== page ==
This variable frequency communications between FPGA and RT combined with the non synchronous nature of the FPGA and RT clocks requires us to do some "magic" with the timing settings for the timed loop on the RT system.  We monitor the time taken to read the DMA FIFO (from FPGA), whether the FIFO has data remaining after the read (Fixed length reads) and whether the last loop finished late or not (Timed loop).  We then adjust the period value for the timed loop in order to keep the DMA reads and Timed loop as closely synchronised as possible (We need the CPU cycles to take care of TCP traffic and other matters).  We run our RT system as a single-core machine with Hyper Threading disabled.


So our loop comprises of:

1. Read DMA FIFO from FPGA

2. Do some processing

3. Write DMA FIFO to FPGA


We also use some RT FIFOs, but the latency of these is as correctly noted here is acceptable.


What we see is that when we monitor the time taken to read from a DMA channel from the FPGA, the distribution of our timings looks very much like the polling rate of the DMA buffer inttroduces a timing quantisation of 6 us.  Below is a histogram of our timings for reading (White line) and writing (red columns) the DMA FIFOs from and to the FPGA respectively.  It's a distribution which can actually play havok with out control loop.  Our entire loop rate needs to be 50us (20kHz rate) and taking a 6 us hit every now and then depending on how the DMA FIFO is behaving seems like a lot.  I have seen this 6us timing previously when I was benchmarking the DMA channels completely independently of our control software.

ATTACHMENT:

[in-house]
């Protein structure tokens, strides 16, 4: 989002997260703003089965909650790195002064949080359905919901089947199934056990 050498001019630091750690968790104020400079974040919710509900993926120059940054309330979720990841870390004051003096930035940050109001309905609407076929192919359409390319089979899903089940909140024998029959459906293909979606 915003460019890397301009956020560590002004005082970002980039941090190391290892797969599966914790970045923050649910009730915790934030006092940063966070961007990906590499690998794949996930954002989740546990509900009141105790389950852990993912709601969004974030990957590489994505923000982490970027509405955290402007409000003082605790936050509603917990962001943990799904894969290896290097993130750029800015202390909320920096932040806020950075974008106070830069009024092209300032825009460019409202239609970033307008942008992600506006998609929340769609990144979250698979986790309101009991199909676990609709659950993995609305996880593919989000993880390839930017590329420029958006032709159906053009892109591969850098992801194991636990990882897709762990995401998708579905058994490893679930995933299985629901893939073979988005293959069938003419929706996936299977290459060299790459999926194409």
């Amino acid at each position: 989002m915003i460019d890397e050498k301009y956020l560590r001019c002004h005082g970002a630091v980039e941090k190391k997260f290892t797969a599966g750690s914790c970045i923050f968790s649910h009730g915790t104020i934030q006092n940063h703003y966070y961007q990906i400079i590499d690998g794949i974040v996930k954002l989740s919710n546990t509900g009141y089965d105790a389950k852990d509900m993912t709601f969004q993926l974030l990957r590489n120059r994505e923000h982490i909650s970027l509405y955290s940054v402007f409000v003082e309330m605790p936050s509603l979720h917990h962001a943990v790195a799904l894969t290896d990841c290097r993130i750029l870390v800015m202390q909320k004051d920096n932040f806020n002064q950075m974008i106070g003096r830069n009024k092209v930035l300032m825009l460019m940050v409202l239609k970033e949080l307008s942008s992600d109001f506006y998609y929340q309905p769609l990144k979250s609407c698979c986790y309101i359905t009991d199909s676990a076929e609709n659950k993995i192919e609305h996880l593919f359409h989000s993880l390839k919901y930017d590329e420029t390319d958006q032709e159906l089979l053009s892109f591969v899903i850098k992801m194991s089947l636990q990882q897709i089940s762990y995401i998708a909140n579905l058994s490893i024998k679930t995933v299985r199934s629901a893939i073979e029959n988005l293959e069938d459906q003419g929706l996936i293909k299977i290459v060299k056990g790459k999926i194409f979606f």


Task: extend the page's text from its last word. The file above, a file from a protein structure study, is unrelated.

DMA FIFO timing.png


We timed this using a us Timer before and after the FIFO read.  Any variations in the execution time of this node will of course also be reflected here.  Our hardware is a PXIe-8115 with a PXIe-7965R FPGA card.


Even in cases where we are running behind in our timings (where the FIFO from the FPGA has plenty of data for reading) we never see the FIFO read executing any faster than 8 or 9 microseconds (let's say 8.5 us).


I had high hopes installing the "new" Patch which should apparently reduce jitter but it seems to have had absolutely no affect on our software whatsoever.


It is with this background that I was extremely interested in any changes in the execution speed of DMA FIFOs with the new Zynq architecture.




PS I will state again that once you increase the amount of data being transferred so that the ACTUAL data transfer takes longer than the 6us mentioned here, each U32 sample sent adds 0.06us to the execution time of the DMA.  Tht's 1/100th of the minimum required time for a DMA read or write.



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Message 18 of 20

So I have a small benchmark VI which pretty much demonstrates what I'm getting at.  This is becoming a bit current because we're starting to look at the architecture for our next software version and the latency of the DMA transfers is biting us a little bit to be honest.  We MAY end up with a mixed approach of FP controls and DMA in order to reach our goals.  Nothing is certain yet.